expected length of a Candyland game starting from cell \(i\) to derive
a linear system of equations. Build and solve this linear system of
equations in Julia. For this problem, assume that you use one turn for
\emph{any} cell other than the ending cell \(134\). (That is, we are
doing no modeling associated with the bridges or sticky states.) What
is the expected length of the game starting from the start? (Hint, I
get 33.66804940823773). You should provide the linear system in terms
of the matrix \(\mT\), but you should not provide explicit entries.
Also, presumably, the creators would have made the start state the
place of maximum game length. Is this the case or is there another
cell or set of cells that result in a longer game?
For this problem, I found it helpful to visualize a solution to make
sure it made sense. I used the following line of code to visualize a
solution \(\vx\):
\begin{verbatim}
using Plots
pyplot(size=(600,600))
scatter(xc,yc,markersize=x, zcolor=x)
gui()
\end{verbatim}
where \texttt{xc} and \texttt{yc} are the coordinates from the coords
file.
\item
Recall that in class we showed that \(\vp_k = \mT^{k-1} \vt_{140}\)
gave the probability of being in each state after \(k\) steps. By
definition, the expected length of the game is:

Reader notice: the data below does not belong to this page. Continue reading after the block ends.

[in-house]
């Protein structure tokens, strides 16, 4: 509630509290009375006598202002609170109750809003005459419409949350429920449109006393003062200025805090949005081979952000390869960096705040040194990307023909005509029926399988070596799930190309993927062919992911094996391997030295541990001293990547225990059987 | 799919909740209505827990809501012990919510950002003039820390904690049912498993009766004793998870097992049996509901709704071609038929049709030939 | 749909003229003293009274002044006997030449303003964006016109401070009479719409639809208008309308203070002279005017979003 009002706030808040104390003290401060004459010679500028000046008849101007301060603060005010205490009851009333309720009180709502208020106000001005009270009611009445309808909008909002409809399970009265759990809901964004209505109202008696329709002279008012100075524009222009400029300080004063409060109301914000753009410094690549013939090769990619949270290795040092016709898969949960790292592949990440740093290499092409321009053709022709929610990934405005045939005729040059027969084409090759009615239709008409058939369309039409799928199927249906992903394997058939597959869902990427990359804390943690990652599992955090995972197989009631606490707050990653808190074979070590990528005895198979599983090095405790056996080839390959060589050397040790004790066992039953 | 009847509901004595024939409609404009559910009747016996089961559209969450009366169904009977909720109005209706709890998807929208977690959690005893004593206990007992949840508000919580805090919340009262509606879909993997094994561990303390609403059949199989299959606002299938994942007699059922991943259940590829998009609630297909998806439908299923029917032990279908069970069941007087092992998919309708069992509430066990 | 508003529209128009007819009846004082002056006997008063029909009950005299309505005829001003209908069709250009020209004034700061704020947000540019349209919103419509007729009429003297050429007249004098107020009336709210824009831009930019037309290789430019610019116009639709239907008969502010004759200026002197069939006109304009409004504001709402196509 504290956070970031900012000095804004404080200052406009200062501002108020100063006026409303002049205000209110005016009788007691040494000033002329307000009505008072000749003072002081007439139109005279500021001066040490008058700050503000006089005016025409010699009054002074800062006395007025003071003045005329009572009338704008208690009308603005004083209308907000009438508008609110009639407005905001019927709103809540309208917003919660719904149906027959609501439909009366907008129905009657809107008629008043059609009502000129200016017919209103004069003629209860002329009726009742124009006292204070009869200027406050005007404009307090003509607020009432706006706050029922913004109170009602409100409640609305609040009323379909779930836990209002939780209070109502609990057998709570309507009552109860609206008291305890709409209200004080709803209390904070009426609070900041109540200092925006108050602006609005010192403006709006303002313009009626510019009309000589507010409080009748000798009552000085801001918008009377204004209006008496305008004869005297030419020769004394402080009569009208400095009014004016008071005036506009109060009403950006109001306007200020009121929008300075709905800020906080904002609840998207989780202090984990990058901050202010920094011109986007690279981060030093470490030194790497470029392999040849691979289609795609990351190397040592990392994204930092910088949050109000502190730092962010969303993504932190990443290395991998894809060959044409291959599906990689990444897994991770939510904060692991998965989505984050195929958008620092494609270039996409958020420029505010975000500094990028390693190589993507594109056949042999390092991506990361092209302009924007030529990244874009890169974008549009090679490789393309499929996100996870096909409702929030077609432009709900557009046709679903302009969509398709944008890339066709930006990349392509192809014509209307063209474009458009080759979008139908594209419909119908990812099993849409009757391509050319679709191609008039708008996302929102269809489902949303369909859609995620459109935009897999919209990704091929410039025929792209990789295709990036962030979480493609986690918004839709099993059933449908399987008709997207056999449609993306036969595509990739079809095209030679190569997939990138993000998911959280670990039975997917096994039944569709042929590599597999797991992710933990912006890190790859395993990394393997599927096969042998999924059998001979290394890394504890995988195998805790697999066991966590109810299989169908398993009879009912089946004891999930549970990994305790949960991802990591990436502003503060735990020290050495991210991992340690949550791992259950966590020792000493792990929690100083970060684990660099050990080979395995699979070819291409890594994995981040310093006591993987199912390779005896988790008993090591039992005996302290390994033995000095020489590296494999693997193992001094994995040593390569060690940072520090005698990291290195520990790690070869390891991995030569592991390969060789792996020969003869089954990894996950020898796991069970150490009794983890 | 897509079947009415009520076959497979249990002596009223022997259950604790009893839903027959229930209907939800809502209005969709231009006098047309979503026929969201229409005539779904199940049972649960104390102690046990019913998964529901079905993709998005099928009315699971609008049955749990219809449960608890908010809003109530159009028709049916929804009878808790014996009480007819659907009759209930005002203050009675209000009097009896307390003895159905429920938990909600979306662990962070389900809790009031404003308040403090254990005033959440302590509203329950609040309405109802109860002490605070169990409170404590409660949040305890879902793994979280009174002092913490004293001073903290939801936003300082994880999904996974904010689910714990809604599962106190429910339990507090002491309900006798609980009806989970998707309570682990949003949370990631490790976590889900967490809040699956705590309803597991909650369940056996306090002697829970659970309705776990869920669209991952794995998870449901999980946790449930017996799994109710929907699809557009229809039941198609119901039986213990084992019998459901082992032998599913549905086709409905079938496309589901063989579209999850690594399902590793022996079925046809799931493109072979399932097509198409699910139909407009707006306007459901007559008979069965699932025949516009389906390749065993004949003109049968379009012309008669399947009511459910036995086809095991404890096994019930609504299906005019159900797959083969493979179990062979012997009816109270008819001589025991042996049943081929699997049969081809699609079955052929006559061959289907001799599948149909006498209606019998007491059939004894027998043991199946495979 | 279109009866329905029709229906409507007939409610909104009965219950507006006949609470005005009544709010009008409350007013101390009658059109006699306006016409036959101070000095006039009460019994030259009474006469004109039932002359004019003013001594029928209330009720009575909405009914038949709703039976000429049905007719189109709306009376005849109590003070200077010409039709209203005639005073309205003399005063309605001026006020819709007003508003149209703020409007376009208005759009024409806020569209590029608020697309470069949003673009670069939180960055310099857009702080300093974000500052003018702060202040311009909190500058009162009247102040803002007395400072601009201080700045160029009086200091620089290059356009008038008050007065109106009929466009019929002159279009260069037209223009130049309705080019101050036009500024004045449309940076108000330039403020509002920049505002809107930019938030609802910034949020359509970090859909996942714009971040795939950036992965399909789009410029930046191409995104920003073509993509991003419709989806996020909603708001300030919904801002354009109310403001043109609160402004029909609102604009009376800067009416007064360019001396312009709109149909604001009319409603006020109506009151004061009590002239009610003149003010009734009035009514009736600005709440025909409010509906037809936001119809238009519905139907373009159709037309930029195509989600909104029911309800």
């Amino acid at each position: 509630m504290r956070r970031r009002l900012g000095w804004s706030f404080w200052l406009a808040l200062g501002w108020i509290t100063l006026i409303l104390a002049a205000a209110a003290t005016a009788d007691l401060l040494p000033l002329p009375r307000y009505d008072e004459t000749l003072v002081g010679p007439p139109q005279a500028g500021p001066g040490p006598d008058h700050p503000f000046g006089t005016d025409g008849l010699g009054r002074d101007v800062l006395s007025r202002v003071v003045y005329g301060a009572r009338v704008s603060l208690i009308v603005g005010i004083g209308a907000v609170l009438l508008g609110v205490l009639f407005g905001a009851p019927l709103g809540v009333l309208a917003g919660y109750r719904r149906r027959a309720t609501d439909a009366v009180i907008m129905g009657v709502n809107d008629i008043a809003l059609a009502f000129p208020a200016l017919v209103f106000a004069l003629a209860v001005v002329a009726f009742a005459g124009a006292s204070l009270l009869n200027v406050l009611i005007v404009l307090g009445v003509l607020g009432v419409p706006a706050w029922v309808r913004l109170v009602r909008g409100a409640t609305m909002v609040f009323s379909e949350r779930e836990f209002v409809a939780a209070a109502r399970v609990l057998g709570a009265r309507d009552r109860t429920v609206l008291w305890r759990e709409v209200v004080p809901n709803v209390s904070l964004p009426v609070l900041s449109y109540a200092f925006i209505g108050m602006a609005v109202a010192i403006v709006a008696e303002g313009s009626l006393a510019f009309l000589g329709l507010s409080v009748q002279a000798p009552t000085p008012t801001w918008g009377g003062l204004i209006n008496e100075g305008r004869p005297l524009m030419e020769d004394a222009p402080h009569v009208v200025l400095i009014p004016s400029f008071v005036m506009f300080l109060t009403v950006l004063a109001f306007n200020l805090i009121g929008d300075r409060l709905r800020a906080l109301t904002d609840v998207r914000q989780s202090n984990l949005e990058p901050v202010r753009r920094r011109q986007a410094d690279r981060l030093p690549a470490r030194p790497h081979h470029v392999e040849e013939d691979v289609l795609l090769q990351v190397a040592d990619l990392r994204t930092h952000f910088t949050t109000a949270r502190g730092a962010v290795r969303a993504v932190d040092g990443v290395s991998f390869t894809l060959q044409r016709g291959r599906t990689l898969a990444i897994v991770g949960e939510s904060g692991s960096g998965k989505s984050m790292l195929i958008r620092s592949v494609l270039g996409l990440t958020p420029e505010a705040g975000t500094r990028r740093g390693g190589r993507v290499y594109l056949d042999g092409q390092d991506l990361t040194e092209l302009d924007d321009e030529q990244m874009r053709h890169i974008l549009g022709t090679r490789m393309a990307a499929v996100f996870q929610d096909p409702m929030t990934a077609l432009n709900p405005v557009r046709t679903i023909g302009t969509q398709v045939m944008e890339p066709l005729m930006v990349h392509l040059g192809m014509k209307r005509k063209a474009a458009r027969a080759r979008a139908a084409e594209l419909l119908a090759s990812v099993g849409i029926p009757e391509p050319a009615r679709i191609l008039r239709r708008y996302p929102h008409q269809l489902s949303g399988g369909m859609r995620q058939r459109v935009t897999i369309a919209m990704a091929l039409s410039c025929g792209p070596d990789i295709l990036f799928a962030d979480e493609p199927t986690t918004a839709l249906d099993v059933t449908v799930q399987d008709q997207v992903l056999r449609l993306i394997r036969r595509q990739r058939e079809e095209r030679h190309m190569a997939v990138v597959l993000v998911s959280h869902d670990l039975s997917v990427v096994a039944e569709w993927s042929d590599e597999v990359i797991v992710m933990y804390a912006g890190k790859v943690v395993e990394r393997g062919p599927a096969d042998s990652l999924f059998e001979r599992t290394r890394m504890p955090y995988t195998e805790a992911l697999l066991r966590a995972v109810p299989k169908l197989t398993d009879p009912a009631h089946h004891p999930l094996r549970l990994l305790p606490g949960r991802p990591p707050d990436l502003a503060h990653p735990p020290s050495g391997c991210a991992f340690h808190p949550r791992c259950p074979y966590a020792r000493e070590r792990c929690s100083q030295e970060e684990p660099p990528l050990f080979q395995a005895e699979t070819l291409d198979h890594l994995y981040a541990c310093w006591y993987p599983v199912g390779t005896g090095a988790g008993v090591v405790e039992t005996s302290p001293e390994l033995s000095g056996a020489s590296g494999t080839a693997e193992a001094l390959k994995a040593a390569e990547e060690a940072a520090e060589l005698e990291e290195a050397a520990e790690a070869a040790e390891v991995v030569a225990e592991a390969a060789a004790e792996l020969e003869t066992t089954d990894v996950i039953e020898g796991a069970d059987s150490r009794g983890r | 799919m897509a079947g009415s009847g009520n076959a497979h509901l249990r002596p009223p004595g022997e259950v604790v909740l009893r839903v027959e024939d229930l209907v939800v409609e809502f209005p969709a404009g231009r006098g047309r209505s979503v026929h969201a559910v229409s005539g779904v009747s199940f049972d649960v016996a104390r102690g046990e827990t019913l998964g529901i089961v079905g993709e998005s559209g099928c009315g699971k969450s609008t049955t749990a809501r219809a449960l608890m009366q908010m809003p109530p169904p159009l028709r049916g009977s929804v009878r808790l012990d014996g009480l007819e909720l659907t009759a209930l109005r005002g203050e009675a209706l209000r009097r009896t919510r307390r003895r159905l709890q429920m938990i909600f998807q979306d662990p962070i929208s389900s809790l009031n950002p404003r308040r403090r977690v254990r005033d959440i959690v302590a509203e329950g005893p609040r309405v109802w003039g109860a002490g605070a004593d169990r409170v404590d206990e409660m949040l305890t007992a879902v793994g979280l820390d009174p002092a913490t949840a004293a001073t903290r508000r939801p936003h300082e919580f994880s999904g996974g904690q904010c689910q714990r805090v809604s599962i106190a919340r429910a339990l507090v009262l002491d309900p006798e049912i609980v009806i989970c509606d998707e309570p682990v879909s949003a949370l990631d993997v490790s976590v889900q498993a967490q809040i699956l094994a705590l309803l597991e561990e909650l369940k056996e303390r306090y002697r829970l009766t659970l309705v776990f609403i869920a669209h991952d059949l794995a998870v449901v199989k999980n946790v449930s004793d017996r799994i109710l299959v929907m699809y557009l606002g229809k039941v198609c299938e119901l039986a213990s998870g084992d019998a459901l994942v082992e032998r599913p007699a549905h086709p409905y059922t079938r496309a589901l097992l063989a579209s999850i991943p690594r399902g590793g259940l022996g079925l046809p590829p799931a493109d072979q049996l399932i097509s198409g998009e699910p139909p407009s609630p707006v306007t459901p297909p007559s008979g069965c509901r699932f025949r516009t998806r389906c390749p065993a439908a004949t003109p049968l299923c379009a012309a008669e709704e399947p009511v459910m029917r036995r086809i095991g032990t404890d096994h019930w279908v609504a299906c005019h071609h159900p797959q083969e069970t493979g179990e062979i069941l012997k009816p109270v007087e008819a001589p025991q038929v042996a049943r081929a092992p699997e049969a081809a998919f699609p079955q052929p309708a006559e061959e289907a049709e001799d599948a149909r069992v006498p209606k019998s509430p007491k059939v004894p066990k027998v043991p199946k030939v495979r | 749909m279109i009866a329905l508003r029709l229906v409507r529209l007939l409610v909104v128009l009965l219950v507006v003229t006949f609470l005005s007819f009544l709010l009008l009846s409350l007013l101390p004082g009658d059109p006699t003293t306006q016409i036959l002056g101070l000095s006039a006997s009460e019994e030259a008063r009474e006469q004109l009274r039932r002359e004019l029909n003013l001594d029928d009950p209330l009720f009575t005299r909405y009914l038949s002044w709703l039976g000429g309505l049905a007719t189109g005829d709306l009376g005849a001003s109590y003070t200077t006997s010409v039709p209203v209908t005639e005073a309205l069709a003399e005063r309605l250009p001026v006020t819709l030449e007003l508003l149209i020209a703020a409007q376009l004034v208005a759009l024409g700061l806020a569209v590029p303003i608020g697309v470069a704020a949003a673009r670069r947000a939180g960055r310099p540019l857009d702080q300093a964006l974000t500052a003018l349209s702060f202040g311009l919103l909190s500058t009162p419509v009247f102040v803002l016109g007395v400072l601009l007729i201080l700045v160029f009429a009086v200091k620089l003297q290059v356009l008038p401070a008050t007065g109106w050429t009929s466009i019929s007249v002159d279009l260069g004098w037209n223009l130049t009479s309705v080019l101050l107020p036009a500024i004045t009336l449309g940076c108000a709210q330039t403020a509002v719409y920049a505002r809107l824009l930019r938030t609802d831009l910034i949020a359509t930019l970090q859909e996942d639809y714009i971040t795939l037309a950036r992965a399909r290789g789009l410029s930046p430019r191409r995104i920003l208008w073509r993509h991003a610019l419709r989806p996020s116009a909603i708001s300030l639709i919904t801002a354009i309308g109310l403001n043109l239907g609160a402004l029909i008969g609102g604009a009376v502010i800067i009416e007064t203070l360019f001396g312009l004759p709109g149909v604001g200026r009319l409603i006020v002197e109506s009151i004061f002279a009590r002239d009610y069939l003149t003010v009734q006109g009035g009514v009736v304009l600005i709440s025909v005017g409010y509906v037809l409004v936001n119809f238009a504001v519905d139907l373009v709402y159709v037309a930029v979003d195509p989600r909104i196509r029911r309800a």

\[ \sum_{k=1}^\infty k [\vp_k]_{134}. \] Develop a computer program to
approximately compute this sum. Is there a good way to determine when
to stop adding terms? What value do you get?
\item
Now, ideally, the answer to parts 3 and 4 are the same. (Hint: they
are.) Use the Neumann series of a matrix to prove that this is the
case.
\item
Going back to part 2, we didn't get our model of Candyland quite right
because we assumed that each of the bridge and sticky states should be
associated with one turn, including a transition to the virtual state
\(135-139\). Show how to modify your linear system of equations so
that these virtual transitions are no longer included. (Note, there is
more than one way to solve this.) Just to be precise, we want to
assume the following game rules:
\begin{itemize}
\tightlist
\item
you remain at a sticky state (and keep using turns) until you exit
that state.
\item
a bridge state does not consume a turn, that is, if you land on a
bridge (cell 5, 35) you move directly from the start of the bridge
to the end cell of the bridge consuming no turns.
\end{itemize}
How does this change the expected length of the game? Also, are there
still a cell or set of cells that results in a longer game than the
actual start?
\end{enumerate}
\subsection{Problem 2: Poisson's
equation}\label{problem-2-poissons-equation}
In this problem, we'll meet one of the most common matrices studied in
numerical linear algebra: the \(2d\)-Laplacian. We arrive at this matrix